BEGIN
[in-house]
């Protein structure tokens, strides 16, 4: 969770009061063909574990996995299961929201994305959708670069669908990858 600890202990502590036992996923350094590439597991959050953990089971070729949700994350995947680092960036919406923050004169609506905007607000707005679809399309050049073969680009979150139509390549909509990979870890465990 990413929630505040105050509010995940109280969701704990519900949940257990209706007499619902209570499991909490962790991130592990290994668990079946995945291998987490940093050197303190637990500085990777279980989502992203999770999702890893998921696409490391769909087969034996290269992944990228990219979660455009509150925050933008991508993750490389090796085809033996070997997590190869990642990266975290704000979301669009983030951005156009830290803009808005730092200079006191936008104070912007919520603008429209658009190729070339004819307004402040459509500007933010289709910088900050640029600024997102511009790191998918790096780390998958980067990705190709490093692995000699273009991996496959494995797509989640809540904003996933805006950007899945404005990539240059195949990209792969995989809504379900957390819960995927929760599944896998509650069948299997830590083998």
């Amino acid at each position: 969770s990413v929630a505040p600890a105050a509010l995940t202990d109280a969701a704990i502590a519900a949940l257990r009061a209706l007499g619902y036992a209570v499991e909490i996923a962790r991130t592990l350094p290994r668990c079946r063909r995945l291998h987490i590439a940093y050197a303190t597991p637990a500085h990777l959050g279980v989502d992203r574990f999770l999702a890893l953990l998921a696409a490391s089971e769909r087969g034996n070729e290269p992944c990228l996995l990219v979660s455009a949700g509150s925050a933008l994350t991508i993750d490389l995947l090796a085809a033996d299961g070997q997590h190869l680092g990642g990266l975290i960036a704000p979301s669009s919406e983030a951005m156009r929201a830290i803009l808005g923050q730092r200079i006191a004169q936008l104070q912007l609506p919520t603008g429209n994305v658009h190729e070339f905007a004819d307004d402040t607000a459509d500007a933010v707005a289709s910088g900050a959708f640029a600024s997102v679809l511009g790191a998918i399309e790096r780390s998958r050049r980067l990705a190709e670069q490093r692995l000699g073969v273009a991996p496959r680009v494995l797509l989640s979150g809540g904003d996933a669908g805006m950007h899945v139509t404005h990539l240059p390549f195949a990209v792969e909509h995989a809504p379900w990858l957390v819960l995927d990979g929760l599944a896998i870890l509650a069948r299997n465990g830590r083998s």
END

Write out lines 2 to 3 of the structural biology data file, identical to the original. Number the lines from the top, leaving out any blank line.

């Protein structure tokens, strides 16, 4: 969770009061063909574990996995299961929201994305959708670069669908990858 600890202990502590036992996923350094590439597991959050953990089971070729949700994350995947680092960036919406923050004169609506905007607000707005679809399309050049073969680009979150139509390549909509990979870890465990 990413929630505040105050509010995940109280969701704990519900949940257990209706007499619902209570499991909490962790991130592990290994668990079946995945291998987490940093050197303190637990500085990777279980989502992203999770999702890893998921696409490391769909087969034996290269992944990228990219979660455009509150925050933008991508993750490389090796085809033996070997997590190869990642990266975290704000979301669009983030951005156009830290803009808005730092200079006191936008104070912007919520603008429209658009190729070339004819307004402040459509500007933010289709910088900050640029600024997102511009790191998918790096780390998958980067990705190709490093692995000699273009991996496959494995797509989640809540904003996933805006950007899945404005990539240059195949990209792969995989809504379900957390819960995927929760599944896998509650069948299997830590083998």
């Amino acid at each position: 969770s990413v929630a505040p600890a105050a509010l995940t202990d109280a969701a704990i502590a519900a949940l257990r009061a209706l007499g619902y036992a209570v499991e909490i996923a962790r991130t592990l350094p290994r668990c079946r063909r995945l291998h987490i590439a940093y050197a303190t597991p637990a500085h990777l959050g279980v989502d992203r574990f999770l999702a890893l953990l998921a696409a490391s089971e769909r087969g034996n070729e290269p992944c990228l996995l990219v979660s455009a949700g509150s925050a933008l994350t991508i993750d490389l995947l090796a085809a033996d299961g070997q997590h190869l680092g990642g990266l975290i960036a704000p979301s669009s919406e983030a951005m156009r929201a830290i803009l808005g923050q730092r200079i006191a004169q936008l104070q912007l609506p919520t603008g429209n994305v658009h190729e070339f905007a004819d307004d402040t607000a459509d500007a933010v707005a289709s910088g900050a959708f640029a600024s997102v679809l511009g790191a998918i399309e790096r780390s998958r050049r980067l990705a190709e670069q490093r692995l000699g073969v273009a991996p496959r680009v494995l797509l989640s979150g809540g904003d996933a669908g805006m950007h899945v139509t404005h990539l240059p390549f195949a990209v792969e909509h995989a809504p379900w990858l957390v819960l995927d990979g929760l599944a896998i870890l509650a069948r299997n465990g830590r083998s």